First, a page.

The Scottish Conservative Party leader has said immigrants should be made to feel welcome in the UK.
Ruth Davidson, leader of the Opposition in the Scottish Parliament, used her keynote speech at the Conservative Party conference to remind the Tories that "people and homes and families" lay behind debates on immigration.
Speaking to a packed hall in Birmingham, Ms Davidson urged Theresa May's government to be "internationalist in outlook" and told economic migrants who have moved to the UK they were "welcome here".
She said. "As we have difficult and necessary debates about how we manage borders and futures, let us not forget that behind discussions of numbers and rules and criteria, there lies people and home and families.
"And for those who have already decided to build a life, open a business, make a contribution, I say: this is your home and you are welcome here.
"The Conservative Party I know is optimistic in spirit and internationalist in outlook. We are outward looking people and so we must remain."
Her comments came after International Trade Secretary Liam Fox said immigrants who come to Britain and "consume" its wealth or arrived "without ever creating anything" were not welcome.
Mr Fox told the Tory Conference hours before: “If you ask the British people what they think in general about immigration they would say people who come to our country, who contribute wealth to our country are welcome.
“People who come to the country and consume the wealth of the country without ever having created anything are a different kettle of fish. I think it’s about getting control of migration.”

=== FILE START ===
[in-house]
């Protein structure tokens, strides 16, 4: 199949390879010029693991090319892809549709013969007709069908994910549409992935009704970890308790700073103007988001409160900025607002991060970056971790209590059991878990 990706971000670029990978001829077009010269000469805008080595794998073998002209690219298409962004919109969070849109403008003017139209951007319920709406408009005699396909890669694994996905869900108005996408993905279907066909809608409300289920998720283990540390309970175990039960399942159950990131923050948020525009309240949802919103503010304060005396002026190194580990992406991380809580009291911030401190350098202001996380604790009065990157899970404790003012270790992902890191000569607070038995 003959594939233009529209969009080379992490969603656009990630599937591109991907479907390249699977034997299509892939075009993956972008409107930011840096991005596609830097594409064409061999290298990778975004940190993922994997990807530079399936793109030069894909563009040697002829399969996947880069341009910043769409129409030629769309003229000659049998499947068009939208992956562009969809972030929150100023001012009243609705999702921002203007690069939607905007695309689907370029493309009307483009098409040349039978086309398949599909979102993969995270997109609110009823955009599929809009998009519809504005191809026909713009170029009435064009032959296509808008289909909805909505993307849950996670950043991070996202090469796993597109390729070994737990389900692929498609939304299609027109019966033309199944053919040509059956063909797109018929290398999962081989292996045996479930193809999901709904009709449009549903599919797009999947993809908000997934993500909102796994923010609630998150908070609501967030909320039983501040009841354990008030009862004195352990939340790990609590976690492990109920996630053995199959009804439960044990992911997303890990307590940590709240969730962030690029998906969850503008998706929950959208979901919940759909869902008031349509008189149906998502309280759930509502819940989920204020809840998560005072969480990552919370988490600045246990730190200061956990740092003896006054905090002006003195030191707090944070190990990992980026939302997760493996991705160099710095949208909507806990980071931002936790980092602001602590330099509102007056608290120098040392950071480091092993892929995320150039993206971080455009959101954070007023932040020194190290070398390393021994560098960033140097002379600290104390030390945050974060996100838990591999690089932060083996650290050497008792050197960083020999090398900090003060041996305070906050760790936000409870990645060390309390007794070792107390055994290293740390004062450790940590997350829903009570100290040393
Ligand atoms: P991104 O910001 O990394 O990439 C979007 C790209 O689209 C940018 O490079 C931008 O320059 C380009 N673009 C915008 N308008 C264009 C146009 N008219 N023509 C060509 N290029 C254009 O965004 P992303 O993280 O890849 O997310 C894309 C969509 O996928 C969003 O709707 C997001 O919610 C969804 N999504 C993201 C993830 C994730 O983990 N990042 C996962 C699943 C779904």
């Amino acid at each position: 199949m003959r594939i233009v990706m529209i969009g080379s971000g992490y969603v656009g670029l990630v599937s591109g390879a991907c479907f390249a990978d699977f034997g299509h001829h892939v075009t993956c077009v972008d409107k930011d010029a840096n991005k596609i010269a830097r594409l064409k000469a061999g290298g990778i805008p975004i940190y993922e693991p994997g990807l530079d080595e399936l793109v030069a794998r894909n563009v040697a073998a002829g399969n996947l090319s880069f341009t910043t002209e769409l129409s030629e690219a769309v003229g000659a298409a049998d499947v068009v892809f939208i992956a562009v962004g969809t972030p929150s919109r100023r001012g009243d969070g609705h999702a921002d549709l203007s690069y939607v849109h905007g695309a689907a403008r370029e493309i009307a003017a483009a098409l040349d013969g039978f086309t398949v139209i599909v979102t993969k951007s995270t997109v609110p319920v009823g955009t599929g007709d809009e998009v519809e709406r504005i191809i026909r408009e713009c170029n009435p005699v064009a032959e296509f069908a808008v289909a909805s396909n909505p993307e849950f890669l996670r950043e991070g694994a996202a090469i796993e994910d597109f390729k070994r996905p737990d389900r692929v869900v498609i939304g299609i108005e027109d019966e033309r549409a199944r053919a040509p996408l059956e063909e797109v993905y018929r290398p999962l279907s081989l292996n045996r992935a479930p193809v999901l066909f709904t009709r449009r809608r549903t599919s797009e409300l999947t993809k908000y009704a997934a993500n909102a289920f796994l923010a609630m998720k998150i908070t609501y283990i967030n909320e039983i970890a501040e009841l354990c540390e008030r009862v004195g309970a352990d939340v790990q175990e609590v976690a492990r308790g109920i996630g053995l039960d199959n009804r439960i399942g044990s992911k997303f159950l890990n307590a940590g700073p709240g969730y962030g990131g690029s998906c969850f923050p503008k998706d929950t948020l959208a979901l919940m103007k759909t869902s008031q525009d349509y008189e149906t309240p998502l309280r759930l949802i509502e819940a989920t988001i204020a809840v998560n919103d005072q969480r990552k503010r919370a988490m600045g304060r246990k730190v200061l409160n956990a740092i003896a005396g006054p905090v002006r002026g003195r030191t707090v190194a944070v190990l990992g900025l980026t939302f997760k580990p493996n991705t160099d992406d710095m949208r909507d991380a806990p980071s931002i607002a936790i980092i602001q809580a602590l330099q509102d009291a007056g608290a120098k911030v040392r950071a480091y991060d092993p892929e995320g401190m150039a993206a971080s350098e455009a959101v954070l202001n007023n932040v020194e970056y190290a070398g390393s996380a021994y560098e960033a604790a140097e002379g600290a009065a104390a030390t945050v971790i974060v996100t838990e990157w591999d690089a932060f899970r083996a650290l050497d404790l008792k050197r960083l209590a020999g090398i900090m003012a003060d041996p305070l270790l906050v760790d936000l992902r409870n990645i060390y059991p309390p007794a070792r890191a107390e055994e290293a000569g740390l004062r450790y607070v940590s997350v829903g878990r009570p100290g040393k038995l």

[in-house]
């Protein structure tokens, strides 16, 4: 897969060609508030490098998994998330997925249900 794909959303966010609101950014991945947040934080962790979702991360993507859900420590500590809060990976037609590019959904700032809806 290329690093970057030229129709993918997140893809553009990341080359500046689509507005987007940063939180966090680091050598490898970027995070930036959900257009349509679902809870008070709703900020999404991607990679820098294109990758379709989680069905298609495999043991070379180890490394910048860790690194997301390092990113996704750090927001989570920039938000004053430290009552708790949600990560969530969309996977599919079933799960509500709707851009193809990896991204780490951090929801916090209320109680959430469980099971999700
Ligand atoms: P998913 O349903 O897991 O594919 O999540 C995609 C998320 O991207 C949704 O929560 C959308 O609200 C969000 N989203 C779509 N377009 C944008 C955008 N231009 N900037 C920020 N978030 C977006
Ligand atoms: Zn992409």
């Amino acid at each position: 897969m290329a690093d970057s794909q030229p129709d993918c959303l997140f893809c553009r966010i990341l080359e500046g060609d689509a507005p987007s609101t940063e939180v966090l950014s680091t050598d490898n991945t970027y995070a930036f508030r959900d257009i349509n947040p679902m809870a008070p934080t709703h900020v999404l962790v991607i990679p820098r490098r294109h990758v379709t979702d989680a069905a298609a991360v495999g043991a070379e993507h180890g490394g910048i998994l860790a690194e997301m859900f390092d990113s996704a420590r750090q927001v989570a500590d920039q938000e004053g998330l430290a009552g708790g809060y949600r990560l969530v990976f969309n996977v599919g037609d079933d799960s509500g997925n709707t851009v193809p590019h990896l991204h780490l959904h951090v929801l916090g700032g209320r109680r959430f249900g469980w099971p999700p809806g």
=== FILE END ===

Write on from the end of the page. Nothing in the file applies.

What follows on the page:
Ms Davidson's remarks were welcomed by many as a challenge to "hard" Brexit Tories, with social media users noting how it differed from the likes of Mr Fox's hardline speech.
In July Ms Davidson urged Theresa May to tell EU nationals they would be able to remain in the UK after Brexit and allay fears that they might be forced to leave. “That's an assurance that I want from the Government, and I want it pretty quick," she told a journalist at the time
"It’s not enough to say to people who have come here and made a home here, and have made their life here, that we want your labour, that's all we want."
In the same keynote speech in Birmingham, Ms Davidson announced the Scottish Conservatives were "out and proud" and "here to stay", saying the party was picking up support in Scotland.
She urged Scottish first minister Nicolas Sturgeon to rule out a second independence referendum, claiming: "The majority have no wish to return to the divisions of the past - we want to seize the opportunities of the future. Most Scots have had enough. And they are telling her - for pity's sake, first minister, let this go."
The Scottish Conservatives are currently the second largest party at Holyrood behind the SNP, having overtaken Labour for the first time in the May 2016 elections.
Join our new commenting forum
Join thought-provoking conversations, follow other Independent readers and see their replies